Clinicians Have Knowledge Gaps About Long-Acting Injectable Antipsychotic Agents

Despite current evidence that patients with schizophrenia may experience clinical benefits with long-acting injectable antipsychotic agents, clinicians underutilize these medications.

Significant gaps in knowledge have been observed among clinicians in the US regarding long-acting injectable antipsychotic agents (LAIs), according to study results presented at Psych Congress 2022 held from September 17 to 20, 2022, in New Orleans, Louisiana.

To better understand clinician use patterns and motivations, researchers distributed a survey about LAIs between March and July 2022 to US-based psychiatrists, psychiatric nurse practitioners (NPs), and psychiatric physician associates (PAs) who managed patients with schizophrenia. A total of 390 clinicians completed the survey.

Of the clinicians who completed the survey, 295 physicians and 85 NPs or PAs had community-based practices (82%), had been practicing for a mean of 20 years since training, treated 58 (standard deviation [SD], 105) patients with schizophrenia monthly, and managed 25% of their patients with LAIs.

Most respondents (72%) said they were satisfied with their LAI utilization, with only 1% saying their use was too high.

These results highlight a continuing need for education…to increase awareness of nonadherence and to instill confidence among clinicians who manage schizophrenia, including psychiatrists, psychiatric NPs, and psychiatric PAs.

A similar proportion of clinicians (72%) indicated their opinions about LAIs had evolved during their career, with 45% indicating their opinion was changed by reading peer-reviewed publications, 41% by an educational event, 30% by a colleague, 29% by their patient’s perception, 19% by a pharmaceutical representative, 14% by their training, 6% by their institutional treatment protocols, and 4% by national practice guidelines, respectively.

Most clinicians agreed with the statement that LAIs should be reserved for patients who did not adhere well to other medications (68%), and that most patients who are managed with oral antipsychotics will have adherence issues (60%).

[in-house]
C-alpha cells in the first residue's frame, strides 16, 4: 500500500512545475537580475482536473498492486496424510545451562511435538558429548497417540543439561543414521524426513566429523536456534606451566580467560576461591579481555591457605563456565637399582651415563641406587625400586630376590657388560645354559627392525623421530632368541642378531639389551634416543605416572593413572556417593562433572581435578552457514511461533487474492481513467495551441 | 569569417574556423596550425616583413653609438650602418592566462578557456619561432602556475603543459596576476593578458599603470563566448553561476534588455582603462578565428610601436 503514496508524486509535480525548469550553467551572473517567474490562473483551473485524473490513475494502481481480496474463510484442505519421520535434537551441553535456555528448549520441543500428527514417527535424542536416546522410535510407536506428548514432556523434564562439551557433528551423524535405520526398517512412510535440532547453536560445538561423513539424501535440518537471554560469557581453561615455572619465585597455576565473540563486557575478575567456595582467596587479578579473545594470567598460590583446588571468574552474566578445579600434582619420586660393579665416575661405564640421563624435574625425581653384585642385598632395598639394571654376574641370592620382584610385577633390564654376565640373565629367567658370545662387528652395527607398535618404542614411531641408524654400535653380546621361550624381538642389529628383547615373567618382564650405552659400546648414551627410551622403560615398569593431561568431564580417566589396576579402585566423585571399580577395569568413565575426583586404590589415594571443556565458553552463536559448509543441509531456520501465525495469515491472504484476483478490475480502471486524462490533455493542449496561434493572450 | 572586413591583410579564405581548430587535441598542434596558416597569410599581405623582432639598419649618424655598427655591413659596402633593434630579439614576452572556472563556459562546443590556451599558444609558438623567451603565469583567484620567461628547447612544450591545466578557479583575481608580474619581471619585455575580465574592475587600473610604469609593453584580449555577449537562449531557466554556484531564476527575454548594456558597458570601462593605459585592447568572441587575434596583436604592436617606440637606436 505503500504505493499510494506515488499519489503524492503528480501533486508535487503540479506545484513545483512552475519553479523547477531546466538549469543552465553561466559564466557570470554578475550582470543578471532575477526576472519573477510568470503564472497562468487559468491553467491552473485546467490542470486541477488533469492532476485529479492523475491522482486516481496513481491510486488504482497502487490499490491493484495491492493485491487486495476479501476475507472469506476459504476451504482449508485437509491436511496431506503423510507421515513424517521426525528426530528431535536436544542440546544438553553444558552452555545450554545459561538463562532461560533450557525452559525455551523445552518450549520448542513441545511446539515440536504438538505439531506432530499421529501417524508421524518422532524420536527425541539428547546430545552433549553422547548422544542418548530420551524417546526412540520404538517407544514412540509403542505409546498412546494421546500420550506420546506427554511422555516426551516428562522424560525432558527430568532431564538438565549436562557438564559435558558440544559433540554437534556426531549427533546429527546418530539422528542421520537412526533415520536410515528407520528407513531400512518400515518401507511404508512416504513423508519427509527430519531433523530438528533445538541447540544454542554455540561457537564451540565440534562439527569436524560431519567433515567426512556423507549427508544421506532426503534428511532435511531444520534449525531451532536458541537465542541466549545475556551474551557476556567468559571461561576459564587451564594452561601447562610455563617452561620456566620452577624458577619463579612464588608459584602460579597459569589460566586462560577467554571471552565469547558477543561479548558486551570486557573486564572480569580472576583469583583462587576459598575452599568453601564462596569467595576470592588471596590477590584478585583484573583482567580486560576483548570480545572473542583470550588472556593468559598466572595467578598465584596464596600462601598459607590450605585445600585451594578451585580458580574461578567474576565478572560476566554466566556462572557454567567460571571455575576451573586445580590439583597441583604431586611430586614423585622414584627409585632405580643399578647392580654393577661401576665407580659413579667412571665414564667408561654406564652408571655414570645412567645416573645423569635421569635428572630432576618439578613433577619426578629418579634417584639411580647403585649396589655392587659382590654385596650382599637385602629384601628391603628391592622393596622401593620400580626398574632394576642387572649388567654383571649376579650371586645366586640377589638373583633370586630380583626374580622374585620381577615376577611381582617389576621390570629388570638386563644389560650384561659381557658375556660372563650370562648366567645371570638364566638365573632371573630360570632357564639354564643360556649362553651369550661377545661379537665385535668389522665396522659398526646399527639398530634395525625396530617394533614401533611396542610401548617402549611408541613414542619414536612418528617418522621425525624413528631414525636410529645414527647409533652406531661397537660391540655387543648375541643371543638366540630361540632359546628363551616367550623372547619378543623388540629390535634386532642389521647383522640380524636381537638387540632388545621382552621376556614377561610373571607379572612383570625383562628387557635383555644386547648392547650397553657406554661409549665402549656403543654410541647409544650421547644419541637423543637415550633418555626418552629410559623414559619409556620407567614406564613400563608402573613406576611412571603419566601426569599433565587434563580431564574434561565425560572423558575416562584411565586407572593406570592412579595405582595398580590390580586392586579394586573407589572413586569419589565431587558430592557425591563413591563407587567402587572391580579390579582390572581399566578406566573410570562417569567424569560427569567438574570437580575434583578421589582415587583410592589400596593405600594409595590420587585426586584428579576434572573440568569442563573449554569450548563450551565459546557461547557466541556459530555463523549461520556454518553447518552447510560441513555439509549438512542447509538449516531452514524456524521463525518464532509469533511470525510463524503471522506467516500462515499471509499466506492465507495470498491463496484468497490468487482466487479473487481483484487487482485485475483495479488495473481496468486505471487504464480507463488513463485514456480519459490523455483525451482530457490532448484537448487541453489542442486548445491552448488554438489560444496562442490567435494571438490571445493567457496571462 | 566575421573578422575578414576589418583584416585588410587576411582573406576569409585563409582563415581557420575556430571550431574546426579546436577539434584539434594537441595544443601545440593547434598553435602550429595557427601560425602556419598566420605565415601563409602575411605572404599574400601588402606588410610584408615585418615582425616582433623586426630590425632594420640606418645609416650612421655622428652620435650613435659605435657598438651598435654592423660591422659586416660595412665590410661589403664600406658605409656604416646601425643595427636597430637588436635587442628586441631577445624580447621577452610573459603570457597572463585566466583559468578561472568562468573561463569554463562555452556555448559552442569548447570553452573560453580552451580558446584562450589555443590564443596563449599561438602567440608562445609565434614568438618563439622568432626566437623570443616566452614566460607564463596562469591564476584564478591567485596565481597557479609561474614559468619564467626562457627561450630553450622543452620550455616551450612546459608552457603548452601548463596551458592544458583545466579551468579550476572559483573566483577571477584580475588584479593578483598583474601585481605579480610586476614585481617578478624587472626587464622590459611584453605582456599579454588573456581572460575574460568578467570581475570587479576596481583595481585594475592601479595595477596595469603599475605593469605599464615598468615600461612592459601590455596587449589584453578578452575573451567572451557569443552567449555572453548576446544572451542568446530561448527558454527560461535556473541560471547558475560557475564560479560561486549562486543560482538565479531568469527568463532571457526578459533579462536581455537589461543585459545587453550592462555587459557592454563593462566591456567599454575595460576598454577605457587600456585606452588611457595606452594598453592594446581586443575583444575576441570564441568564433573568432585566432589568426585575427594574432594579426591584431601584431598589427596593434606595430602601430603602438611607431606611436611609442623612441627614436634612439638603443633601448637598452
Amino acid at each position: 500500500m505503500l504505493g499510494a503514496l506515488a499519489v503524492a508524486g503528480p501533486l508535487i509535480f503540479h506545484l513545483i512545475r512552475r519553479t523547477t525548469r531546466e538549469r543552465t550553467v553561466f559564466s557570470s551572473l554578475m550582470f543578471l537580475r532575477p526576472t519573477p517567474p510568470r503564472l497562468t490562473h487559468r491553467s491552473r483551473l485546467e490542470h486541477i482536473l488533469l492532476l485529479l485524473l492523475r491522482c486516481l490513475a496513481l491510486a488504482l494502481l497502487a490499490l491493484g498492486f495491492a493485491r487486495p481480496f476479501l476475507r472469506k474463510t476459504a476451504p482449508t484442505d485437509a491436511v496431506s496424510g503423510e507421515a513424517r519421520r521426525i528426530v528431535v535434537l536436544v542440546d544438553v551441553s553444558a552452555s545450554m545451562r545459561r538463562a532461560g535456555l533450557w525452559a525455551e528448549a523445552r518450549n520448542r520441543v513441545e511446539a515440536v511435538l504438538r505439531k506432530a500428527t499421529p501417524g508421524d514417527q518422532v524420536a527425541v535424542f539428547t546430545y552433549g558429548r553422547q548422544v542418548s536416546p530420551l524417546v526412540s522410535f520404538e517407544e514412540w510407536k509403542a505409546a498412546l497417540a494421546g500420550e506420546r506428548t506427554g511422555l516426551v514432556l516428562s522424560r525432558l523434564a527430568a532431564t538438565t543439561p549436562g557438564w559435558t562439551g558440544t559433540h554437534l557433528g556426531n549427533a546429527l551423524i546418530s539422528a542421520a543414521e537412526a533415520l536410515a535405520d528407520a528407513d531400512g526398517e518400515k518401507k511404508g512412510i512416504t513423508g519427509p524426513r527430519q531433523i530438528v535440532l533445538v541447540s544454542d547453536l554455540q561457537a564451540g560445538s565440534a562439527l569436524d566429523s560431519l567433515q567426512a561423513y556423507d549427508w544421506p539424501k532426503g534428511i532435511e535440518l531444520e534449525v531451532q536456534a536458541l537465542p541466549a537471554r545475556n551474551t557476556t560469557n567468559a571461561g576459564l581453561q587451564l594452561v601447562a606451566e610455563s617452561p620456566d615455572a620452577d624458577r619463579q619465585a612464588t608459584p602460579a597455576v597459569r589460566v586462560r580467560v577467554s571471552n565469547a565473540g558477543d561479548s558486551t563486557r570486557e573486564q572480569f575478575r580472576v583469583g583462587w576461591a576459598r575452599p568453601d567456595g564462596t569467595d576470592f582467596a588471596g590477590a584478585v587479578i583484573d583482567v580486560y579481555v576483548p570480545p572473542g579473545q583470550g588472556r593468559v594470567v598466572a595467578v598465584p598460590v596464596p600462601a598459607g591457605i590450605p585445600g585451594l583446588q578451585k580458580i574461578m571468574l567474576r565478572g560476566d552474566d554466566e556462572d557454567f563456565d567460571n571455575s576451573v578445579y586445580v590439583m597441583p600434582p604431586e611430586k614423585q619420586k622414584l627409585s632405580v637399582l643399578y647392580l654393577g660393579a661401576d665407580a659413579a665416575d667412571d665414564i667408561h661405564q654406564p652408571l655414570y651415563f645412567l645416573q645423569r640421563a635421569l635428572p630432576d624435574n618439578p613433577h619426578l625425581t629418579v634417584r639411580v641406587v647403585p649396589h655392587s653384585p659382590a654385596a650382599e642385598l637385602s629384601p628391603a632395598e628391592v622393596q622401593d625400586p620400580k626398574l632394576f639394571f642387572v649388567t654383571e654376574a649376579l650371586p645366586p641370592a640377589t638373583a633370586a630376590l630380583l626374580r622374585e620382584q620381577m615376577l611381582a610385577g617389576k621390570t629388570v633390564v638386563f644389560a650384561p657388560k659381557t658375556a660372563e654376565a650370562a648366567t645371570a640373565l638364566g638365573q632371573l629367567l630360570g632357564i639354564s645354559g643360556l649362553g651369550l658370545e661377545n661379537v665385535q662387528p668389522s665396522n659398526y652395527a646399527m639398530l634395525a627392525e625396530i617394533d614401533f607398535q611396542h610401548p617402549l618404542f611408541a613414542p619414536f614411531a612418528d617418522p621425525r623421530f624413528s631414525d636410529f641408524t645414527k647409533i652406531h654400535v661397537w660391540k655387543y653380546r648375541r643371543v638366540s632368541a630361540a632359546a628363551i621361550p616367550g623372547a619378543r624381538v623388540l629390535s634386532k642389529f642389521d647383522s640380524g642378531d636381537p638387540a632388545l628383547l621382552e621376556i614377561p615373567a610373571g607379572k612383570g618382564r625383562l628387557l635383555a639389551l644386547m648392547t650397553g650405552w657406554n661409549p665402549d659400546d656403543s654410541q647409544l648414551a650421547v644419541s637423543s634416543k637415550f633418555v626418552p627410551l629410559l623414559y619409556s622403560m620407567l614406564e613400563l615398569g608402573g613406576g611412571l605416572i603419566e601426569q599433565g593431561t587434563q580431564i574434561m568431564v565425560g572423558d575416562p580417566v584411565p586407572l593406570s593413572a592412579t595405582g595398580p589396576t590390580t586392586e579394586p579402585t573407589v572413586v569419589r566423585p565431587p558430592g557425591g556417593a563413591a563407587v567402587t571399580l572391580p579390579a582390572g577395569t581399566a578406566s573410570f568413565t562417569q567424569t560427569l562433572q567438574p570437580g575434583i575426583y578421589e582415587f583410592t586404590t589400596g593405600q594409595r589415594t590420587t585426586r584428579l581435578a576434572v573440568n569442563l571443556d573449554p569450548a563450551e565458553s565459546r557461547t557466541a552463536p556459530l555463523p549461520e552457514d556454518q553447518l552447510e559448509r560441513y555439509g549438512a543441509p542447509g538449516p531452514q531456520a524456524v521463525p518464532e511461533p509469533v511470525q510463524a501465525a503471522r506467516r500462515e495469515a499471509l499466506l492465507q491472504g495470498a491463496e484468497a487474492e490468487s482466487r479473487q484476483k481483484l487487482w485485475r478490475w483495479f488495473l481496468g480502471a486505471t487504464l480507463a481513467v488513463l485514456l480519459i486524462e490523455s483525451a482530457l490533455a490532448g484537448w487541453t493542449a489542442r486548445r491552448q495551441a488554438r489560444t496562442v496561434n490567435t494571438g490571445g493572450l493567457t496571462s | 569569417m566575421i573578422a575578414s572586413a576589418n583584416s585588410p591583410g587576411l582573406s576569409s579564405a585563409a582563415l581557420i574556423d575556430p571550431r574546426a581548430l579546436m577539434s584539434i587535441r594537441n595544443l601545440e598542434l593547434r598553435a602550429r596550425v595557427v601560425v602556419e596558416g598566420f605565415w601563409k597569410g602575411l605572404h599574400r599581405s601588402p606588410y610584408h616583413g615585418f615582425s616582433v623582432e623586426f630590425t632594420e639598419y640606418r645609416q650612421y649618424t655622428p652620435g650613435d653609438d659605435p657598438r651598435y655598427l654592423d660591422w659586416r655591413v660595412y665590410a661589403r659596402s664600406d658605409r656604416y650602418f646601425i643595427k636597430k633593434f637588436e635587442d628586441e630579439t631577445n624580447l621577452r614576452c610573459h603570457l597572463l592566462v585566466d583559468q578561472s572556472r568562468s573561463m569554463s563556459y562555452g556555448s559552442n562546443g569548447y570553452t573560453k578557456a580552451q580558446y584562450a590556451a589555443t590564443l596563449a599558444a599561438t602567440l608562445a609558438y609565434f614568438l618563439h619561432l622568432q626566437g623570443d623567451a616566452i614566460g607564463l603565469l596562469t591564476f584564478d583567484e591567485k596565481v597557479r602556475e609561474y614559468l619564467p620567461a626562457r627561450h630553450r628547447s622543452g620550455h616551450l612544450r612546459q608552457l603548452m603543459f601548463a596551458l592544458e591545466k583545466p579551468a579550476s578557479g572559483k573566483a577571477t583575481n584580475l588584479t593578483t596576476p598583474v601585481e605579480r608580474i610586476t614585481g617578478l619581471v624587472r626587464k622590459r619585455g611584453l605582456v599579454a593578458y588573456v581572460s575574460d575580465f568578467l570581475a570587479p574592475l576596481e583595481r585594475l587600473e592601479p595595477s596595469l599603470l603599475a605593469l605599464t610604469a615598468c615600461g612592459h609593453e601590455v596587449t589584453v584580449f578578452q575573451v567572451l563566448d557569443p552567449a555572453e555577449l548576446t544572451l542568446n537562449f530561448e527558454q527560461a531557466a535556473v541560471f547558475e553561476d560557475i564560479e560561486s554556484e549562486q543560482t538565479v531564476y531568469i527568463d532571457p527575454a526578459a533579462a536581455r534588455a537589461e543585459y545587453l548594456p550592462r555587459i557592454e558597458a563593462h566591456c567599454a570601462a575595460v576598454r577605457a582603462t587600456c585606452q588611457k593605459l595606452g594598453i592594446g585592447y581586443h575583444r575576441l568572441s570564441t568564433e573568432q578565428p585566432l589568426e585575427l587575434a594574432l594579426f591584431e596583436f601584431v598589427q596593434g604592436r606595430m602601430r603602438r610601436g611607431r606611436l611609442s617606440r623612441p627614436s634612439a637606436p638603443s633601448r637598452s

When asked to estimate the proportion of patients who were not adherent to medication nationwide, the most common answer was that 41% to 60% did not adhere (37%). Conversely, when asked to estimate how many of their patients were nonadherent, most (54%) endorsed a low rate of nonadherence (£20%).

Generally, confidence regarding LAI utilization was low. Clinicians reported they were not at all or only moderately confident in their ability to manage LAI side effects (56%), to determine when a patient should be given an LAI (53%), to transition the patient from oral medications to LAIs (51%), or to know appropriate use and have further knowledge of approved LAIs (50%).

The major limitation of this study is the small sample size.

Study authors conclude, “Clinicians tend to underestimate the level of nonadherence among their patients compared with their estimate of nonadherence in the national population and many clinicians continue to reserve LAIs for patients with adherence issues. These results highlight a continuing need for education (eg, continuing medical education, peer-reviewed studies) to increase awareness of nonadherence and to instill confidence among clinicians who manage schizophrenia, including psychiatrists, psychiatric NPs, and psychiatric PAs.”

Disclosure: Multiple authors declared affiliations with industry. Please refer to the original article for a full list of disclosures.


Velligan D, Salinas GD, Belcher E, et al. Understanding the use of long-acting injectable antipsychotic agents in schizophrenia: a 2022 survey of US psychiatrists, nurse practitioners, and physician associates. Abstract presented at Psych Congress 2022; September 17-20, 2022. Poster 96.